Robert Stein 1924-2014

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Saturday, November 20, 2010

Two Cheers for Free Speech

Jay Rockefeller, Jon Stewart, Alexis de Tocqueville and my teenage grandson combine to provoke second thoughts about the First Amendment.

In frustration, the West Virginia Senator tells a committee, "I hunger for quality news...There's a little bug inside of me which wants to get the FCC to say to FOX and to MSNBC: 'Out. Off. End. Goodbye.' It would be a big favor to political discourse; our ability to do our work here in Congress, and to the American people."

On the Daily Show, Jon Stewart goes into an over-the-top riff on Glenn Beck's campaign to prove that George Soros is plotting to overthrow the government, offering more plausible goofy proof that Beck's boss Rupert Murdoch is actually doing that.

All this comes after a call from my grandson to exchange ideas about a high-school assignment on the subject of whether there should be more regulation of TV.

For a First Amendment almost-absolutist, this brings up de Tocqueville's take in "Democracy in America" almost two centuries ago:

"I confess that I do not entertain that firm and complete attachment to the liberty of the press which is wont to be excited by things that are supremely good in their very nature. I approve of it from a consideration more of the evils it prevents than of the advantages it insures."

His reservation was that, while unfettered competition guarantees political freedom, it also fosters a low level of journalism--"vulgar" and "coarse" were the words he used.

Given the history of totalitarianism since then, we are well-advised to struggle along in this imperfect condition. Eternal banality, as well as vigilance, may be the true price of liberty.

While there is no denying that Murdoch's organs are boils on the backside of American journalism, they can't be lanced by official surgery. They can be treated only by the palliatives of better news from other sources in the hope that truth will emerge, as Supreme Court Justice Learned Hand put it, from "a multitude of tongues."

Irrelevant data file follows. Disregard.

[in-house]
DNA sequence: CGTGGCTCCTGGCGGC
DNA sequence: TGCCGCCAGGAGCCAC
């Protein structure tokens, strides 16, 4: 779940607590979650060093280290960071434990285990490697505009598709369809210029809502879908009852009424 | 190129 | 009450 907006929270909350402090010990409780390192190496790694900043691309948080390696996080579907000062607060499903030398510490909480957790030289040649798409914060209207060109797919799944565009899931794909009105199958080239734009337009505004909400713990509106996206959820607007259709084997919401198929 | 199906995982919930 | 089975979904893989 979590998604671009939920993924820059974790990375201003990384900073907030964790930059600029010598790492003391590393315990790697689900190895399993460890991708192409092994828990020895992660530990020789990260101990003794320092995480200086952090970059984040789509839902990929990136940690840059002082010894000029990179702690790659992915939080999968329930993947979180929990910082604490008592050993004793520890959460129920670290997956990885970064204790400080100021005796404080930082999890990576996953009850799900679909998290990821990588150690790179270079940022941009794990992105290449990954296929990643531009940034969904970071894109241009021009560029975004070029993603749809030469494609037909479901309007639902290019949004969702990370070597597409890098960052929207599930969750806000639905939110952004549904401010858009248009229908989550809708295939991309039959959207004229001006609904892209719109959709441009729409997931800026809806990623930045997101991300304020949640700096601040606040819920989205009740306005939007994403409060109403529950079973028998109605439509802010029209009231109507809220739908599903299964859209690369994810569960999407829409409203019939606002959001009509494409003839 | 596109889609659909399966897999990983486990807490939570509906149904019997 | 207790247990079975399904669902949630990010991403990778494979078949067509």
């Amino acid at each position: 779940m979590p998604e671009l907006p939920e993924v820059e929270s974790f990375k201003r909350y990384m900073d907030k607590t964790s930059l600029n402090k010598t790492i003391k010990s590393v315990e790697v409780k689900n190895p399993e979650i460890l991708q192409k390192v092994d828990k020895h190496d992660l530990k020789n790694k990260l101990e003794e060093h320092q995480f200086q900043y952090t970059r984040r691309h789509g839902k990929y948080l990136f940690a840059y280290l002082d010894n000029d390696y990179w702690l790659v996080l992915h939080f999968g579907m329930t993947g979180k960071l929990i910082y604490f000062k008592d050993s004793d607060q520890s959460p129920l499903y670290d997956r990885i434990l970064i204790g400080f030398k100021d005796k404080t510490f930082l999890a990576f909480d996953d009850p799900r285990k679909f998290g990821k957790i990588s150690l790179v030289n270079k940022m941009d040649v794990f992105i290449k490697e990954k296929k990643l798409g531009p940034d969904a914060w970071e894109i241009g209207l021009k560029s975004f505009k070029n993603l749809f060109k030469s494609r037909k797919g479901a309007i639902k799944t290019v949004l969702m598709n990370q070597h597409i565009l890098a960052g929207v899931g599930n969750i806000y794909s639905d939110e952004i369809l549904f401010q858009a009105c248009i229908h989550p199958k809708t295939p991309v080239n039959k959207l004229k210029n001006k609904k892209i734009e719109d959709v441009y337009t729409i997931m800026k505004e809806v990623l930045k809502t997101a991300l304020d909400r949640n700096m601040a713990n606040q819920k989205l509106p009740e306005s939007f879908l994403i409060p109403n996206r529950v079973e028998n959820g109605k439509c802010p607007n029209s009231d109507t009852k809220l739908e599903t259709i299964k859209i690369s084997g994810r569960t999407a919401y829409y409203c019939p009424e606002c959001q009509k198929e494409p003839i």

Such optimism is tempered by a new Pew Poll that shows an ill-informed electorate--fewer than half of all Americans know that Republicans won control of the House this month with one in seven believing they took over the Senate as well.

But, to Sen. Rockefeller, Jon Stewart and my grandson, I can only offer reassurance that time eventually wounds all media heels--punishing Sen. Joe McCarthy's deceptions in the 1950s, the lies of Spiro Agnew and Richard Nixon in the next decades up to the flummery of Newt Gingrich at the end of the century.

American democracy is, as Barack Obama recently said, "messy," but well worth the struggle to keep absolutely free while cleaning it up as best we can as we go along.


Anonymous said...

"Eternal banality, as well as vigilance, may be the true price of liberty."

"time eventually wounds all heels"


Harley King said...

If people don't like a particular announcer, talk show host, or news program, they have the power of the remote. Simply, change channels or turn the television or radio off. People have the right to say and write stupid things. I have the right to ignore them. Unfortunately, some people listen to and believe fools. That too is their choice.

Christina said...

I WAS going to comment on "External banality, as well as vigilance, may be the true price of liberty." but I see Anonymous has beaten me to it! -